President Donald Trump is calling for a focus on mental health and school safety in response to shootings like the one that took 17 lives in Florida, but his budget would cut funding in both areas.
Trump's latest budget would slash the major source of public funds for mental health treatment, the Medicaid program serving more than 70 million low-income and disabled people. The budget also calls for a 36 percent cut to an Education Department grant program that supports safer schools, reducing it by $25 million from the current level of $67.5 million.
However, some smaller mental health programs would get an increase.
The budget was issued Monday, before the horrific mass shooting at a South Florida high school. Spending priorities often change in response to events that galvanize national attention. In this case, advocates and policy experts said the budget numbers call into question how much value the administration places on mental health.
"Whatever small increases they are asking for is more than offset by the changes they would make to Medicaid," said Andrew Sperling, legislative advocacy director for the National Alliance on Mental Illness.
The budget resurrects a GOP Medicaid plan that failed in Congress last year, which calls for turning the program over to the states and limiting future federal payments. That would mean a cut of about $1.4 trillion over 10 years from projected spending. States would face hard choices over competing priorities like mental health or addiction treatment, nursing home costs or prenatal care for low-income women.
"The only area where I see the budget providing an increase is on the opioid addiction side," said Diane Rowland, a Medicaid expert with the nonpartisan Kaiser Family Foundation. "Not all people who have mental health challenges are going to be substance abusers."
On school safety, the administration wants to slash funding for national school safety initiatives by nearly $25 million in 2019, down from this year's projected funding of $67.5 million.
The administration wants school districts to use these funds on opioid addiction and prevention programs, but Education Department spokeswoman Liz Hill that schools can also spend the money on violence prevention and safety.
"The department is committed to providing resources, direct support and technical assistance to schools who have suffered unthinkable tragedy," Hill said.
The department also has more than $5 million in special emergency response grants that schools can use in the aftermath of shootings and other tragedies. Hill did not address why a cut to the grant program was needed in the first place.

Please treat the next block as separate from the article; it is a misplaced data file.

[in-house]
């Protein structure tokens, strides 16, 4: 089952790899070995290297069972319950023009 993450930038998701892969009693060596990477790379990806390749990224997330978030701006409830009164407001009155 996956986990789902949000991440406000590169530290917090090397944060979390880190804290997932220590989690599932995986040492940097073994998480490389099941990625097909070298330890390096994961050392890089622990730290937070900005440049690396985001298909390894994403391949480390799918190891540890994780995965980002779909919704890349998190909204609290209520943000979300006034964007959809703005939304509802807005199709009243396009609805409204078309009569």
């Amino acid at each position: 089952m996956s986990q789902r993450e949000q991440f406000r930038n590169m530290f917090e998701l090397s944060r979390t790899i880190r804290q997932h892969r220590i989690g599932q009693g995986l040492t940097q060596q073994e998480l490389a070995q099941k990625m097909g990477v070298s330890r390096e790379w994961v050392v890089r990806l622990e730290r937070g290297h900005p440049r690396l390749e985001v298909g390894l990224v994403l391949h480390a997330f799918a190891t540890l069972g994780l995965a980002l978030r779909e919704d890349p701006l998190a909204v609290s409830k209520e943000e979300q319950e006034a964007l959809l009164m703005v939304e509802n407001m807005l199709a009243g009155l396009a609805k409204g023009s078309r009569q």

Education Secretary Betsy DeVos on Thursday called on Congress to start a serious national conversation on tackling mental health issues in the aftermath of the deadly Florida high school shooting.
"One of these shootings is one too many and we have got to have an honest conversation and Congress has to lead on this, it's their job," she told conservative host Hugh Hewitt.
A senior Democratic lawmaker involved with health care as well as budget issues said leadership is supposed to come from the White House.
"If the president was serious about stopping the scourge of gun violence...he would work with Congress on common sense gun safety measures, rather than pointing to mental health services and school safety as the only solutions just days after introducing a budget that slashes those very investments," Sen. Patty Murray, D-Wash., said in a statement.
The future of Medicaid under Trump and a GOP Congress is one of Murray's central concerns. The program's role in mental health care was underscored by a Kaiser Foundation study that found the program accounted for 25 percent of what the nation spent in 2014, or more than $46 billion. Medicaid was only slightly behind private payments for mental health care, which accounted for 28 percent.
The administration says states will be able to run Medicaid more efficiently, without sacrificing the health and well-being of their residents. Getting Trump's Medicaid overhaul through Congress would be a tall order, since key Republican governors opposed it last year, and there doesn't seem to have been much effort to get them on board now.
Also in the mental health area, the administration is highlighting a $15-million budget request for "assertive community treatment," a new approach that seeks to keep people with serious mental health problems from being cycled through jails and emergency rooms. However, Sperling said that program had been already authorized by Congress and focuses on people with a long history of serious illness.
In budget documents, the Trump administration noted that an estimated 43 million American adults met the medical standard for having a mental, behavioral or emotional disorder that substantially interfered with or limited major life activities. Of those, 10 million people had a serious mental illness.
AP state government reporter Christina A. Cassidy in Atlanta contributed to this report.